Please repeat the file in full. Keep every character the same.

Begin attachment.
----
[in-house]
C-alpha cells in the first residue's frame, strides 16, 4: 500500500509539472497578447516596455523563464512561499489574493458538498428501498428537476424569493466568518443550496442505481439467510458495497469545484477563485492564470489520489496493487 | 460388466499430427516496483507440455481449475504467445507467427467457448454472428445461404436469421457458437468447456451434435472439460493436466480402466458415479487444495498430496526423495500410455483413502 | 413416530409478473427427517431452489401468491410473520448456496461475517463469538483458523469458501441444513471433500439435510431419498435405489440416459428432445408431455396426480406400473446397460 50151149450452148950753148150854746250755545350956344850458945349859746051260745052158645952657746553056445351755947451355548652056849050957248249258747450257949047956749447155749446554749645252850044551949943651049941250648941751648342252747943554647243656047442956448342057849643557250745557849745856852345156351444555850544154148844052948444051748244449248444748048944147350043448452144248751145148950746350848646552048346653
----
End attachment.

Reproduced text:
[in-house]
C-alpha cells in the first residue's frame, strides 16, 4: 500500500509539472497578447516596455523563464512561499489574493458538498428501498428537476424569493466568518443550496442505481439467510458495497469545484477563485492564470489520489496493487 | 460388466499430427516496483507440455481449475504467445507467427467457448454472428445461404436469421457458437468447456451434435472439460493436466480402466458415479487444495498430496526423495500410455483413502 | 413416530409478473427427517431452489401468491410473520448456496461475517463469538483458523469458501441444513471433500439435510431419498435405489440416459428432445408431455396426480406400473446397460 50151149450452148950753148150854746250755545350956344850458945349859746051260745052158645952657746553056445351755947451355548652056849050957248249258747450257949047956749447155749446554749645252850044551949943651049941250648941751648342252747943554647243656047442956448342057849643557250745557849745856852345156351444555850544154148844052948444051748244449248444748048944147350043448452144248751145148950746350848646552048346653